It is difficult to assess FreeBrowser’s impact in Turkmenistan. Human Rights Watch has admitted that strict information control measures make it difficult for them to assess the human rights situation in-country. As a result, citizens in Turkmenistan are being robbed of their fundamental human rights and this likely severely impacts many at-risk groups in the country.

The narrative spun by state-controlled media in Turkmenistan paints a deceptive picture of reality, one that tools like FreeBrowser are crucial in challenging. As Turkmenistan welcomed its $5 billion "smart city," Arkadag, the government simultaneously throttled internet speeds, making VPNs unusable. This tactic curtailed any dissemination of unfavorable coverage of the event, leaving the citizens to rely solely on the state's glorified portrayal of the city.

Without FreeBrowser, citizens would be left with a single, state-controlled narrative, devoid of critical information. For instance, while the state media lauds Arkadag's smart homes with remotely controlled devices, it fails to address how these systems will function when internet speed is manipulated by censors. The state media's narrative is further skewed by the deliberate timing of Arkadag's inauguration, strategically chosen to strengthen the cult of personality around former President Gurbanguly Berdymukhamedov.

In this environment of controlled information, FreeBrowser offers an uncensored view of the world to Turkmenistan's citizens, promoting free access to information and a more informed populace. It stands as a beacon of truth, challenging the state's narrative and fostering a sense of agency among citizens. In the face of state media's efforts to suppress the truth, tools like FreeBrowser are more crucial than ever.


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Fri, Mar 18, 2022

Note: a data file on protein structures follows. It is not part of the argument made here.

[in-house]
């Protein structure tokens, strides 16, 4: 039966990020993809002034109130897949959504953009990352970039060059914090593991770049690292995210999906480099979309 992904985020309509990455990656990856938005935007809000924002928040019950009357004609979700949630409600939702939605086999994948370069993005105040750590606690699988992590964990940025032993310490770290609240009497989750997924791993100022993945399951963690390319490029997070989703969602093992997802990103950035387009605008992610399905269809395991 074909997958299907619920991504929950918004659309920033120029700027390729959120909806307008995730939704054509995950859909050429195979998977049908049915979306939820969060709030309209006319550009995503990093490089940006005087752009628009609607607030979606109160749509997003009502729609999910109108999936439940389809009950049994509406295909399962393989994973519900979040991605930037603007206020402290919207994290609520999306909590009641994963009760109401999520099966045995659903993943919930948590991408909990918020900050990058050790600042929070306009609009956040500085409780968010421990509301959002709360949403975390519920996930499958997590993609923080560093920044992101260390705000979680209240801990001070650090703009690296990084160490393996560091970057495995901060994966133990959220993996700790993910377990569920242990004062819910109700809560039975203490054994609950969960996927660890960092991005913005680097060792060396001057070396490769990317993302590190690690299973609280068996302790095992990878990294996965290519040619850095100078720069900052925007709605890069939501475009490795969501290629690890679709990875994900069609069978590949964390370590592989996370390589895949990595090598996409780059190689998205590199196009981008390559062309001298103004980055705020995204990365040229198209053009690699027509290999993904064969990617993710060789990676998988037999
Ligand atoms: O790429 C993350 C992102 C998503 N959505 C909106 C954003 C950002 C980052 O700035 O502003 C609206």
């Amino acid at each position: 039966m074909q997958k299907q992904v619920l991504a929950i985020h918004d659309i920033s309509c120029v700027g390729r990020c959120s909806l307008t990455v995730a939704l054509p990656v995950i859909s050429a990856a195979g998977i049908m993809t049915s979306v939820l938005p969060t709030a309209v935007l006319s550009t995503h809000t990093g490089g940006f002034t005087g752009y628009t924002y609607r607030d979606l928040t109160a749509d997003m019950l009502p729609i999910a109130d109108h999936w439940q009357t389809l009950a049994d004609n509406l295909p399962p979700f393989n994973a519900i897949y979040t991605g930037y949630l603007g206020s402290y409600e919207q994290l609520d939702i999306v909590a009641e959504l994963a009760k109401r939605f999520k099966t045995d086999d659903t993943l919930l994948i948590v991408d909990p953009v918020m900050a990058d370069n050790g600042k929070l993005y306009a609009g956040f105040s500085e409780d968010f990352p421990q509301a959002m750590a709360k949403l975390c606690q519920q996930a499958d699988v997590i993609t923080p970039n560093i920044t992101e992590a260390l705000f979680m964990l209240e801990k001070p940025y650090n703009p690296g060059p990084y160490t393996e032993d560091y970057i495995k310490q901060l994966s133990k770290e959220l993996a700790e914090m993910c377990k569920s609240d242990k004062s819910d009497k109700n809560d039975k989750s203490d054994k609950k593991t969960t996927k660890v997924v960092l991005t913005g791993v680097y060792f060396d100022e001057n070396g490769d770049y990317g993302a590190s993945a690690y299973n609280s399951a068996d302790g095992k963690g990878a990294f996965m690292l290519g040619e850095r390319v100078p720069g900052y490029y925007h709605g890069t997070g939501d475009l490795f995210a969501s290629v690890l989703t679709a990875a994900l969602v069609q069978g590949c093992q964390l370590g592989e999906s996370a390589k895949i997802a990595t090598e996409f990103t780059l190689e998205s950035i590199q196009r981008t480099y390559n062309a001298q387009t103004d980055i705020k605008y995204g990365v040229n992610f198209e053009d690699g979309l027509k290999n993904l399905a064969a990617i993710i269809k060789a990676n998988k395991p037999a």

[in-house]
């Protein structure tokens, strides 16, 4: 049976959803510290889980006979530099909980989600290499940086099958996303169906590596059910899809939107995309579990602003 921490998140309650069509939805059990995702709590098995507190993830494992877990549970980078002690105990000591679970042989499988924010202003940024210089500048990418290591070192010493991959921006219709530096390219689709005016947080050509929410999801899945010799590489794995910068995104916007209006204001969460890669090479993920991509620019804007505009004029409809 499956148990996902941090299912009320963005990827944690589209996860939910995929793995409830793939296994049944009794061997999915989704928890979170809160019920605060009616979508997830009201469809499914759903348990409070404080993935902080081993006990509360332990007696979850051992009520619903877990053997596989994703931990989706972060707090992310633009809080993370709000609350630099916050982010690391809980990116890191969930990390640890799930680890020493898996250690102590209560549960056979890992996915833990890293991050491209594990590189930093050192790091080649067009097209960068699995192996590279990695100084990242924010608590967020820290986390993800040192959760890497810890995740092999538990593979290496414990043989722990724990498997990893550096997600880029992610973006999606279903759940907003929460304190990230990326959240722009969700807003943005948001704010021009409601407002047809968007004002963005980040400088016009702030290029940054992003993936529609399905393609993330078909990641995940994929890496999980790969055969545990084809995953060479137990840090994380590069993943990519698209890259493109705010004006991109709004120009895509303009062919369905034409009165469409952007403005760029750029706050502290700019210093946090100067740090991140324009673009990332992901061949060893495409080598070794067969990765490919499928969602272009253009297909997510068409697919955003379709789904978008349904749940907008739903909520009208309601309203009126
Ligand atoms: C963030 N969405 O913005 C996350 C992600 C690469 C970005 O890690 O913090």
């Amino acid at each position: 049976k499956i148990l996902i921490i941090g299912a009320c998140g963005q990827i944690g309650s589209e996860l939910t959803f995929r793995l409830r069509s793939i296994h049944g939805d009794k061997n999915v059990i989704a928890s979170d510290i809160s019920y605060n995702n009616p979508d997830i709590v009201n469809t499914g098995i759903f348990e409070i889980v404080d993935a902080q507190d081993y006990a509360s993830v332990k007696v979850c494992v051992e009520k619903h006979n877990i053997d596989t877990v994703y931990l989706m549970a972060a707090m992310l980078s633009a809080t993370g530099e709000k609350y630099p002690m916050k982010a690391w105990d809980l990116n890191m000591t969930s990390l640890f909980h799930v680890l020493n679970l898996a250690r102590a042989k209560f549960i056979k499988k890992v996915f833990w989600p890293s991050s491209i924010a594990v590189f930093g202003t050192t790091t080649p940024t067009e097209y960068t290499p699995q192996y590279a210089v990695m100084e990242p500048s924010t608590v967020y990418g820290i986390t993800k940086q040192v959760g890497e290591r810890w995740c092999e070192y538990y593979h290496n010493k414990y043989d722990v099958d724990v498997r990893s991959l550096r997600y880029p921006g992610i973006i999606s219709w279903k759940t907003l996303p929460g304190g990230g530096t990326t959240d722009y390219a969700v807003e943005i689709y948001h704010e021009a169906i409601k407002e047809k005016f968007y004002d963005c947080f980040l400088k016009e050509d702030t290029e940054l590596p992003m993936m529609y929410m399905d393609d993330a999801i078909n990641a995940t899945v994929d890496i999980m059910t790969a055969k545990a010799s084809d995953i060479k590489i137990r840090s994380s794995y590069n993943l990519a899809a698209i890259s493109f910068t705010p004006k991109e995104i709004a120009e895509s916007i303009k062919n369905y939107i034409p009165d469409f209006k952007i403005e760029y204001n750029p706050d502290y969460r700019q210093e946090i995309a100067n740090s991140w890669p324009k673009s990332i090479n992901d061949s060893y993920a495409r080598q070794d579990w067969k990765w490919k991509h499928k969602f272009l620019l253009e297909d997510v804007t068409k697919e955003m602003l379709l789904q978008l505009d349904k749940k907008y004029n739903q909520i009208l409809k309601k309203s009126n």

Well-intentioned decisions have just made it easier for Putin to control the Russian Internet

This article is in large part inspired by a recent article from Meduza (in Russian).

Since the beginning of the war in Ukraine, Russian users have had problems accessing government websites and online banking clients. Browsers began to mark these sites as unsafe and drop the connection. The reason is the revocation of digital security certificates by foreign certificate authorities (either as a direct consequence of sanctions or as an independent, good will move); without them, browsers do not trust sites and “protect” their users from them.

However, these actions, caused - or at least triggered by - a desire to punish Russia for their gruesome actions in Ukraine, will have long-lasting consequences for Russian netizens.

Digital certificates are needed to confirm that the site the user wants to visit is not fraudulent. The certificates contain encryption keys to establish a secure connection between the site and the user. It is very easy to understand whether a page on the Internet is protected by a certificate. One need just look at the address bar of the browser. If the address begins with the https:// prefix, and there is a lock symbol next to the address, the page is protected. By clicking on this lock, you can see the status of the connection, the name of the Certification Authority (CA) that issued the certificate, and its validity period.

There are several dozen commercial and non-commercial organizations in the world that have digital root certificates, but 3/4 of all certificates are issued by only five of the largest companies. Four of them are registered in the USA and one is registered in Belgium.

Mon, Aug 03, 2020

Announcing the Release of GreatFire AppMaker

GreatFire (https://en.greatfire.org/), a China-focused censorship monitoring organization, is proud to announce that we have developed and released a new anti-censorship tool that will enable any blocked media outlet, blogger, human rights group, or civil society organization to evade censors and get their content onto the phones of millions of readers and supporters in China and other countries that censor the Internet.

GreatFire has built an Android mobile app creator, called “GreatFire AppMaker”, that can be used by organizations to unblock their content for users in China and other countries. Organizations can visit a website (https://appmaker.greatfire.org/) which will compile an app that is branded with the organization’s own logo and will feature their own, formerly blocked content. The app will also contain a special, censorship-circumventing web browser so that users can access the uncensored World Wide Web. The apps will use multiple strategies, including machine learning, to evade advanced censorship tactics employed by the Chinese authorities.  This project will work equally well in other countries that have China-like censorship restrictions. For both organizations and end users, the apps will be free, fast, and extremely easy to use.